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The "Poost" House

Another surprise in my inbox - a series of emails from the family that owned the House in the 1960's, 1970's, and much of 1980's. How amazing!

Well, I do have a confession to make: they actually contacted me about 2 weeks ago. For the last 14 days they have been delighting me with amazing stories of the House and the improvements/repairs that they made. Fantastic information to have.

Quick recap: the Poost family owned the House from 1960/61 to what I gather to be late 1980's (I forgot to ask). When we moved in 2008, one of the older neighbors asked us which house. We said 208. And then he said: "Ah, the Poost House." Naturally, we were intrigued. But, having a new baby in the House, we soon forgot to finish the research. But, the name kept coming up. For example, in the National Register of Historic Places, the House is listed as The Cedars aka The Poost House. That is a great distinction.

Needless to say, we were very excited to "speak" to them via email and to see the photos of the House when they were living there. And the stories, ah, the stories...

For example, it turns out that the House had a slate roof when they moved in 1960. After the roof was past its prime, they decided to replace it. Mrs. Poost, not wanting to just dump the slate tiles, stacked them under the front porch. See, I've been noticing a little pieces of slate here and there around the property. So, incentivized by Micheal Poost's email about the slate roof, I went to look. Do you want to guess what I found under our front porch?!?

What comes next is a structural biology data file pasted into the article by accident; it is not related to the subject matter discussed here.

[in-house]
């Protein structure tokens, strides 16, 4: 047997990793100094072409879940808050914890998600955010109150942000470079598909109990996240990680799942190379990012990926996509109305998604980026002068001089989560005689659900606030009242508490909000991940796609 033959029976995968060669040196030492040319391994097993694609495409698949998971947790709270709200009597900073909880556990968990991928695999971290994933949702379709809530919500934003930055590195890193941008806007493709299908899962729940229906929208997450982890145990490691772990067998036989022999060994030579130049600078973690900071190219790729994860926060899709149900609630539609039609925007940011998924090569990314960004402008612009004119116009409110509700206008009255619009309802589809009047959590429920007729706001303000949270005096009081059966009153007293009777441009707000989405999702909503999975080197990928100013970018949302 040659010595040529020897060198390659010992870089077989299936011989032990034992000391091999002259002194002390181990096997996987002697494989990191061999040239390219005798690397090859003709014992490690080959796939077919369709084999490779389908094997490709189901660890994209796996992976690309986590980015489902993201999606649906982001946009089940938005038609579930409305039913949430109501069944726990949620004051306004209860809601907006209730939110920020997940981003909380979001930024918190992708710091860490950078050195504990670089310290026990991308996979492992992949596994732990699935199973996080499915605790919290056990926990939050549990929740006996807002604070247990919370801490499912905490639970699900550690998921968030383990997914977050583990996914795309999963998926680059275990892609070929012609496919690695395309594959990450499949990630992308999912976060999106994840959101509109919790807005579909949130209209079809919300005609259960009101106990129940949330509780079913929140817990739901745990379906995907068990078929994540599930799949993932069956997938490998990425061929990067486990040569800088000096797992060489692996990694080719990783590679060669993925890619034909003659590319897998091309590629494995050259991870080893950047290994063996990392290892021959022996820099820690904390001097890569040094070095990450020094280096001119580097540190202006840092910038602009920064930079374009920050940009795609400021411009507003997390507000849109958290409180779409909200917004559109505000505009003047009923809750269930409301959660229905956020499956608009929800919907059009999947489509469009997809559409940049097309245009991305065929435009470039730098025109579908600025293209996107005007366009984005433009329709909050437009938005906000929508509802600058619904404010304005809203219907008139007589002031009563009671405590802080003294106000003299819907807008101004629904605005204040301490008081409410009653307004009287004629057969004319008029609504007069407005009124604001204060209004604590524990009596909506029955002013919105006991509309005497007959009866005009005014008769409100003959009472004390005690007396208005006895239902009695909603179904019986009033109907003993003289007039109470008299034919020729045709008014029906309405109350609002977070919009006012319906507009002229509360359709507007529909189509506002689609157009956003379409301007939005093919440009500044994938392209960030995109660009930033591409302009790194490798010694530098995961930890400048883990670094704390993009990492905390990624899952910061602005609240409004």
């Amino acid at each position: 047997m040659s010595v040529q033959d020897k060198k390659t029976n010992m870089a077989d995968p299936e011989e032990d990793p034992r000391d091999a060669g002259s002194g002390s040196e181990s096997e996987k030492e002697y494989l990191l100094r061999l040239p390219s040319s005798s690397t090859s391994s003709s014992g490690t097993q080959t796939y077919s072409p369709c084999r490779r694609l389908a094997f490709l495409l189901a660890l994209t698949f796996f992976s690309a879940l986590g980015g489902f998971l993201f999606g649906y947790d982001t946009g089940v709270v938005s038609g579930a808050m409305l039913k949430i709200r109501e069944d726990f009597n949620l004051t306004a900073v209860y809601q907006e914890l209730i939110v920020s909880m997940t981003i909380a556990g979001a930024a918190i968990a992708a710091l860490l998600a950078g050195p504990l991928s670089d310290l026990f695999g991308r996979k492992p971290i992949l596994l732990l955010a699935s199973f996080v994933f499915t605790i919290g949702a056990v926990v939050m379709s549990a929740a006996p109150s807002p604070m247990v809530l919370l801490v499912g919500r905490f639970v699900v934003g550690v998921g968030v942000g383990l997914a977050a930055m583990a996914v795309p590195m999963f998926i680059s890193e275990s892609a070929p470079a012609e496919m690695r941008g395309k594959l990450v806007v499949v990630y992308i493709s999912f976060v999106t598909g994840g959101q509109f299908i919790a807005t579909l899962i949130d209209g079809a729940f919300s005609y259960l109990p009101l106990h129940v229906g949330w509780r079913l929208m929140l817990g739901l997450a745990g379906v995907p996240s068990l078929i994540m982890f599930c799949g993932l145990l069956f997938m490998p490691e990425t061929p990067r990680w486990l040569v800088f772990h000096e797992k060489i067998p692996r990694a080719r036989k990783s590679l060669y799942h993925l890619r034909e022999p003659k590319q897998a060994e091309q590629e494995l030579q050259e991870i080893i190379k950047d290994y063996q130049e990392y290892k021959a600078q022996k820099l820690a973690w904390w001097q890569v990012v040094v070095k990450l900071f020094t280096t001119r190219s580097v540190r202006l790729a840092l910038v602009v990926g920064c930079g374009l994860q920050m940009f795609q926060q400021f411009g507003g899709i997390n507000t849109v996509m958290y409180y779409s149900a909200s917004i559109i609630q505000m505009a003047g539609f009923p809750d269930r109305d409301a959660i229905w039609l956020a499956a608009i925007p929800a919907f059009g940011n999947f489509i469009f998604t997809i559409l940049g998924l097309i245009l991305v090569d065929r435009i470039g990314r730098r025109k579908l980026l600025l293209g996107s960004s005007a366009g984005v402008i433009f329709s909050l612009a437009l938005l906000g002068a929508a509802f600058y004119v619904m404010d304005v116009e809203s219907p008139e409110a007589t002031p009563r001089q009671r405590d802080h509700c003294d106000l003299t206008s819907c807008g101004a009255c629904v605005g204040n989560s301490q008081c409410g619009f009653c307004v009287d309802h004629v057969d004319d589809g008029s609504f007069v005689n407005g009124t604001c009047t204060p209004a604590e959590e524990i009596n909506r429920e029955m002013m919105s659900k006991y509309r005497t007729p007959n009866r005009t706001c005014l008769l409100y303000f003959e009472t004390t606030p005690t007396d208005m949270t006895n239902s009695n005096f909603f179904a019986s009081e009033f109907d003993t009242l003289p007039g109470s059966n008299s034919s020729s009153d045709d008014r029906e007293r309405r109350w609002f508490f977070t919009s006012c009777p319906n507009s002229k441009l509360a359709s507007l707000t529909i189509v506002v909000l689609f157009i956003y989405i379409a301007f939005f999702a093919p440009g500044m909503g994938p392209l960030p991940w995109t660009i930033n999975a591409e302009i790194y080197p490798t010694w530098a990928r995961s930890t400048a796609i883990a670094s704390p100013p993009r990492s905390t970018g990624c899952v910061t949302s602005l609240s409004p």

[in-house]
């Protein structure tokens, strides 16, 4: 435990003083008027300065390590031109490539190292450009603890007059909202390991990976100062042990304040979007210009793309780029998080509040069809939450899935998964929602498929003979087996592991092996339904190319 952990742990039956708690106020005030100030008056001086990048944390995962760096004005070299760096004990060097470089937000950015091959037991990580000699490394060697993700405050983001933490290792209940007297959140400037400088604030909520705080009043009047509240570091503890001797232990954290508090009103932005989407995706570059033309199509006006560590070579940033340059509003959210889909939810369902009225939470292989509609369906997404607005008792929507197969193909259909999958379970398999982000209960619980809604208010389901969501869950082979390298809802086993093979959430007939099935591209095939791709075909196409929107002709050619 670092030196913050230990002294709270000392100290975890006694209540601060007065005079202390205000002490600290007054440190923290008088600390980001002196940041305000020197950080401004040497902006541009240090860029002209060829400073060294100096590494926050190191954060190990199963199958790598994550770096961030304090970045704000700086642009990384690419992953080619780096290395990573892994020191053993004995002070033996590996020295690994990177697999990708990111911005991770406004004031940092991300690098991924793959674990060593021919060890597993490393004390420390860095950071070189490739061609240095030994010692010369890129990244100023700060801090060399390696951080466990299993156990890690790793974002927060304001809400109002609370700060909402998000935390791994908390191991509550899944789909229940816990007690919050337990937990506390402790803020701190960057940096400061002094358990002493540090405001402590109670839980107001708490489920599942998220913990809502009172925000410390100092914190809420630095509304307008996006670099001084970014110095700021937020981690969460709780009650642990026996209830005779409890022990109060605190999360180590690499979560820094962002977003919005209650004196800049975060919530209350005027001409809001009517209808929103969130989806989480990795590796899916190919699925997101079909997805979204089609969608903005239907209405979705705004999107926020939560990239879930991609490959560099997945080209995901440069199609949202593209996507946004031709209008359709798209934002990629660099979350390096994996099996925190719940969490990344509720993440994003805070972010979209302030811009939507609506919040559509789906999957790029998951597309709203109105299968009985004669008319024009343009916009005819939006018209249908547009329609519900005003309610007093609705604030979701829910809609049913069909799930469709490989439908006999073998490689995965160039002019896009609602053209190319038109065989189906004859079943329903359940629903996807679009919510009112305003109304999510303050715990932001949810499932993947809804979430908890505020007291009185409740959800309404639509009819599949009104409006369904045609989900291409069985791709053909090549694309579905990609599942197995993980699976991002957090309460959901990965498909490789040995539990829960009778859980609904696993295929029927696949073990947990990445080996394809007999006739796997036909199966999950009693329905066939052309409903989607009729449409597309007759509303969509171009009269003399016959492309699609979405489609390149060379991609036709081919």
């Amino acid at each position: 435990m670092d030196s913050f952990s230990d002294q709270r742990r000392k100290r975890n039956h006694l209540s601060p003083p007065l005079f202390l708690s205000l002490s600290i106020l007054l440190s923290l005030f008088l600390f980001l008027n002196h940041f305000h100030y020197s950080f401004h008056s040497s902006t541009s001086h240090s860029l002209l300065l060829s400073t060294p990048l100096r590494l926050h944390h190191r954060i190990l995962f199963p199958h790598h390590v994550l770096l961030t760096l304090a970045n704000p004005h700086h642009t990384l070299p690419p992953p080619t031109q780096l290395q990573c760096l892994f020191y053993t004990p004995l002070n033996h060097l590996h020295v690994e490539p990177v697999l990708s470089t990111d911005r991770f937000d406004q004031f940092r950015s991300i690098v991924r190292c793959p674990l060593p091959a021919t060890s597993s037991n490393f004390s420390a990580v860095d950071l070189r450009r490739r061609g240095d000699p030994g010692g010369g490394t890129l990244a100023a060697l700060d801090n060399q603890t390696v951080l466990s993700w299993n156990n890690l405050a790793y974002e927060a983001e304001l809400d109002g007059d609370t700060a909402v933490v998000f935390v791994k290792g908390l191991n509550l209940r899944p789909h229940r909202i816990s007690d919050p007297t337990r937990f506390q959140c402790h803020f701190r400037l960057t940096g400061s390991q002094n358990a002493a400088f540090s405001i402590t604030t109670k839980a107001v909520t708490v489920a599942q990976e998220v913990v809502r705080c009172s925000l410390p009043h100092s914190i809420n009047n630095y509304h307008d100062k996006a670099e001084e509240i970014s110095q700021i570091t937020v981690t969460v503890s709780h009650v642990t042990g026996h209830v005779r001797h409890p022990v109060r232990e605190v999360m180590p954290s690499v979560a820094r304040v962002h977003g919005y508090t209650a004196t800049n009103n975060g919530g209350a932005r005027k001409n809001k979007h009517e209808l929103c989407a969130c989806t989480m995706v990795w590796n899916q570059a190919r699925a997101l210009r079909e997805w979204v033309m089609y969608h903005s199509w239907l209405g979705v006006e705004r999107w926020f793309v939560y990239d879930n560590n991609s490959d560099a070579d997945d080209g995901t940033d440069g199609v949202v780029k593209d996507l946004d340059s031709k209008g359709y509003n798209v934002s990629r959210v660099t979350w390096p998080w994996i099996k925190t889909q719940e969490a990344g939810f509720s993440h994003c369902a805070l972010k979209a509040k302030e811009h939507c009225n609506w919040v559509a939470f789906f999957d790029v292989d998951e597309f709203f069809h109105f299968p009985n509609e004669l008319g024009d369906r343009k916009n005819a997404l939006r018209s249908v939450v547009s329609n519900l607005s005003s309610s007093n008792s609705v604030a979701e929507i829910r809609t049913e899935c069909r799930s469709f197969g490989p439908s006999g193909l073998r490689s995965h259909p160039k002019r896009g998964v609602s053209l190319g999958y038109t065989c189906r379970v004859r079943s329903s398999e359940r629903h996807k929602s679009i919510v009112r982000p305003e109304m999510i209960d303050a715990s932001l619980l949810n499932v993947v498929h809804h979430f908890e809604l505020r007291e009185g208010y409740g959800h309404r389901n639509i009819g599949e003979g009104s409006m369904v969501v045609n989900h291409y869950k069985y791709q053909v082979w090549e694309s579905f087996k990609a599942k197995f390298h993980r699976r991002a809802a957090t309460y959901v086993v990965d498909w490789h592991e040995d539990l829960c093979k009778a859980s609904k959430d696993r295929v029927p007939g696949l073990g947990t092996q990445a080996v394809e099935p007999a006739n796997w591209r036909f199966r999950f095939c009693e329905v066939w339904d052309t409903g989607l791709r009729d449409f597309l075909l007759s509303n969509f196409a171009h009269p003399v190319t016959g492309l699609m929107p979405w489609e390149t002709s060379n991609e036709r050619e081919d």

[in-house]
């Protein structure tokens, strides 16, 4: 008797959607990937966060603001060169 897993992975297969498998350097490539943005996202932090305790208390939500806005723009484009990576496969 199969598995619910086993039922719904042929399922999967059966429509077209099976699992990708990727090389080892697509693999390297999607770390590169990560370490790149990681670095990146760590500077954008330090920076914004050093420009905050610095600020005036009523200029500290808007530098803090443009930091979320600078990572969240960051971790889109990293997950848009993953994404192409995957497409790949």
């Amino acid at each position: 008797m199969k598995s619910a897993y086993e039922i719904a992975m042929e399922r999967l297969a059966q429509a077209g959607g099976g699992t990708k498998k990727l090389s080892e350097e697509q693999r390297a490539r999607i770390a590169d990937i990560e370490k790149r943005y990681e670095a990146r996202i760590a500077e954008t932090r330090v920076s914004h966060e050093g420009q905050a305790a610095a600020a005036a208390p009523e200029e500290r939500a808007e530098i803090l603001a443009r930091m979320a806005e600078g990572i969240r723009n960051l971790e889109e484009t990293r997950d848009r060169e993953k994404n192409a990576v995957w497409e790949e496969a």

Yes, the slate tiles are still there!!! Our roofer told me they are not usable anymore, at least not for roofing, but I am welcome to paint them. If he knew how bad I was at painting, he wouldn't have said that. Or maybe he does know?

Oh, and this one, and I am quoting Michael Poost: "The house had seven fireplaces when we moved in. Kitchen, Dining room, Hall, and Living room on the first floor and the three front most bedrooms on the second floor. The chimneys were brick and none of the flues were lined and none of the fireplaces had dampers. The flues were closed by stuffing them with newspapers. When we originally cleaned out the house, my father told my mother to just light the newspapers in the flues and burn them out. She said no, you never know what might be hidden and pulled the newspapers out. In the room above the Living room, which we believe was the son’s bedroom of the previous owner, she found two sticks of dynamite above the newspapers. We were all glad she looked before lighting. We rebuilt the Living room fireplace with a Heatilator metal fireplace and that was used all of the time. It made that room very cozy on cold nights." How's that for a story?!


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